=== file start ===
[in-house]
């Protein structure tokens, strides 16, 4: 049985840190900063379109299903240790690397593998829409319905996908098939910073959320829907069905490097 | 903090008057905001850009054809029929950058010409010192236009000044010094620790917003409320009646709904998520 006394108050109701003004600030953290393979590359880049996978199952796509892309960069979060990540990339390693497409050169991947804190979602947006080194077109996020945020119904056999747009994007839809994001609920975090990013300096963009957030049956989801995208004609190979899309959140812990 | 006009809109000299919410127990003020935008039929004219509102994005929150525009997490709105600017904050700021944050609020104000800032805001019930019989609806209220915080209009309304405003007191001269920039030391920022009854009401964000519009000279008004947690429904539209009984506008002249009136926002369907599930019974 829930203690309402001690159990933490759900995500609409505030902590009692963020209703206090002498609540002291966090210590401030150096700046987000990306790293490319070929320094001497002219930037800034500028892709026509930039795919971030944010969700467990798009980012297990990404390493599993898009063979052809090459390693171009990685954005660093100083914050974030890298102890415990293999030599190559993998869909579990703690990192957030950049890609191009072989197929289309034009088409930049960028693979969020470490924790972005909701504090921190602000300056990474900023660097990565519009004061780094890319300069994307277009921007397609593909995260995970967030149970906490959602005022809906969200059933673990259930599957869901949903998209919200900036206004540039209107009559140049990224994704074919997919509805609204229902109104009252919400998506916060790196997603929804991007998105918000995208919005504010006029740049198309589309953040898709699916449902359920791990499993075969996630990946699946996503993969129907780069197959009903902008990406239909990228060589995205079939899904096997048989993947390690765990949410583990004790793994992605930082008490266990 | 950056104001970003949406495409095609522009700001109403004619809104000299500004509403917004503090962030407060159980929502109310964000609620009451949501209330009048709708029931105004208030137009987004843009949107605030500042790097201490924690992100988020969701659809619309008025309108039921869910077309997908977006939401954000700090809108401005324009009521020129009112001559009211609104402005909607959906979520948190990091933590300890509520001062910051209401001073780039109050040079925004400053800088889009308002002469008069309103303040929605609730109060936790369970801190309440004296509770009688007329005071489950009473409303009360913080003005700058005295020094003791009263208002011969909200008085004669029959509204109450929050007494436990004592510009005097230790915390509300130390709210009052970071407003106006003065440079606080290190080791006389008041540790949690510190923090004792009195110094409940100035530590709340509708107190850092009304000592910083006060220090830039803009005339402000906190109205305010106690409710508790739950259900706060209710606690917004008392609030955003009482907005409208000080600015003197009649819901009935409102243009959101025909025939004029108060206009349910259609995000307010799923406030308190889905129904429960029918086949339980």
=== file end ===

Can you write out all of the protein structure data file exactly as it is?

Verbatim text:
[in-house]
């Protein structure tokens, strides 16, 4: 049985840190900063379109299903240790690397593998829409319905996908098939910073959320829907069905490097 | 903090008057905001850009054809029929950058010409010192236009000044010094620790917003409320009646709904998520 006394108050109701003004600030953290393979590359880049996978199952796509892309960069979060990540990339390693497409050169991947804190979602947006080194077109996020945020119904056999747009994007839809994001609920975090990013300096963009957030049956989801995208004609190979899309959140812990 | 006009809109000299919410127990003020935008039929004219509102994005929150525009997490709105600017904050700021944050609020104000800032805001019930019989609806209220915080209009309304405003007191001269920039030391920022009854009401964000519009000279008004947690429904539209009984506008002249009136926002369907599930019974 829930203690309402001690159990933490759900995500609409505030902590009692963020209703206090002498609540002291966090210590401030150096700046987000990306790293490319070929320094001497002219930037800034500028892709026509930039795919971030944010969700467990798009980012297990990404390493599993898009063979052809090459390693171009990685954005660093100083914050974030890298102890415990293999030599190559993998869909579990703690990192957030950049890609191009072989197929289309034009088409930049960028693979969020470490924790972005909701504090921190602000300056990474900023660097990565519009004061780094890319300069994307277009921007397609593909995260995970967030149970906490959602005022809906969200059933673990259930599957869901949903998209919200900036206004540039209107009559140049990224994704074919997919509805609204229902109104009252919400998506916060790196997603929804991007998105918000995208919005504010006029740049198309589309953040898709699916449902359920791990499993075969996630990946699946996503993969129907780069197959009903902008990406239909990228060589995205079939899904096997048989993947390690765990949410583990004790793994992605930082008490266990 | 950056104001970003949406495409095609522009700001109403004619809104000299500004509403917004503090962030407060159980929502109310964000609620009451949501209330009048709708029931105004208030137009987004843009949107605030500042790097201490924690992100988020969701659809619309008025309108039921869910077309997908977006939401954000700090809108401005324009009521020129009112001559009211609104402005909607959906979520948190990091933590300890509520001062910051209401001073780039109050040079925004400053800088889009308002002469008069309103303040929605609730109060936790369970801190309440004296509770009688007329005071489950009473409303009360913080003005700058005295020094003791009263208002011969909200008085004669029959509204109450929050007494436990004592510009005097230790915390509300130390709210009052970071407003106006003065440079606080290190080791006389008041540790949690510190923090004792009195110094409940100035530590709340509708107190850092009304000592910083006060220090830039803009005339402000906190109205305010106690409710508790739950259900706060209710606690917004008392609030955003009482907005409208000080600015003197009649819901009935409102243009959101025909025939004029108060206009349910259609995000307010799923406030308190889905129904429960029918086949339980």